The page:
Headlines: December 7th, 2005

Local authority leaders in Scotland have expressed concern over truancy figures that they believe are unacceptably high and for which, they say, there is no quick fix solution. Instead COSLA – the Convention of Scottish Local Authorities – has underlined the need for an integrated approach involving a number of agencies.COSLA’s Education Spokesperson Ewan Aitken said the latest figures made sad reading even though a small minority of pupils were responsible for the majority of truancy. “Reasons for staying away from school are wide-ranging and complex. They can involve peer pressure and bullying, disaffection, caring responsibilities at home, and abuse and neglect, all of which need individual responses,” he said.

The figures show an overall attendance rate for 2004 of 93 per cent, fractionally down from the previous year. Just ten per cent of pupils were responsible for 90 per cent of truanting and two per cent were responsible for half the unauthorised absences. More worryingly, 139,000 pupils, nearly one in five of Scottish children, took holidays during term time.

Councillor Aitken said that absence levels were higher at schools in deprived areas. The complexities of the situation, he said, meant there was no single solution to deal with the problem and that was why many schools were working with local authorities and the Scottish Executive to review their attendance policies and the measures they had in place to prevent, manage and address truancy.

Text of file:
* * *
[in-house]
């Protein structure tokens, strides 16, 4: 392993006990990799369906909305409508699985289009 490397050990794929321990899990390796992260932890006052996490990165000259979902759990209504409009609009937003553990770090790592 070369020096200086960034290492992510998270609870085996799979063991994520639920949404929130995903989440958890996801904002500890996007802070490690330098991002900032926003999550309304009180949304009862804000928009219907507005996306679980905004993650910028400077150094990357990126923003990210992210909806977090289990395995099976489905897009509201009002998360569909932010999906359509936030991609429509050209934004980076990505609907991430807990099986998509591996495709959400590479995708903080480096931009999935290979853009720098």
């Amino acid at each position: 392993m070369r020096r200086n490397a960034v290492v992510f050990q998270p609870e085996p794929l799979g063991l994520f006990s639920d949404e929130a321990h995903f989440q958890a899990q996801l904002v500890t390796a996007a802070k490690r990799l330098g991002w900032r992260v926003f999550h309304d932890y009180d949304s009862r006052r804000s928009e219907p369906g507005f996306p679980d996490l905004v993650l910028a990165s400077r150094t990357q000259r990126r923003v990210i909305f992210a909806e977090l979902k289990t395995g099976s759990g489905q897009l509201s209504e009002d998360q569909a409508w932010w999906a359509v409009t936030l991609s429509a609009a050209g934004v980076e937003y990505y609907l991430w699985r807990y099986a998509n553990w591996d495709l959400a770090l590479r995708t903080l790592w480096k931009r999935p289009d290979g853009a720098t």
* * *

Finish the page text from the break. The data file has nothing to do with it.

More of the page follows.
He said practical measures like automated truancy alert systems were currently being piloted across several local authorities. Schools were using voice calls and text messages to contact parents and carers of all pupils absent each day to confirm that they are aware of the absence and this was already showing very positive results. But he added, “While practical measures like these can help to highlight and prevent occasional truancy, persistent truants require individual, integrated responses from a range of agencies working together with schools, pupils and parents to identify and address underlying problems and to develop constructive solutions.”

He went on to say that this meant that Integrated Children’s Services had a crucial role to play in bringing together a range of professionals into a single team to provide tailored, comprehensive services for children and young people and their families.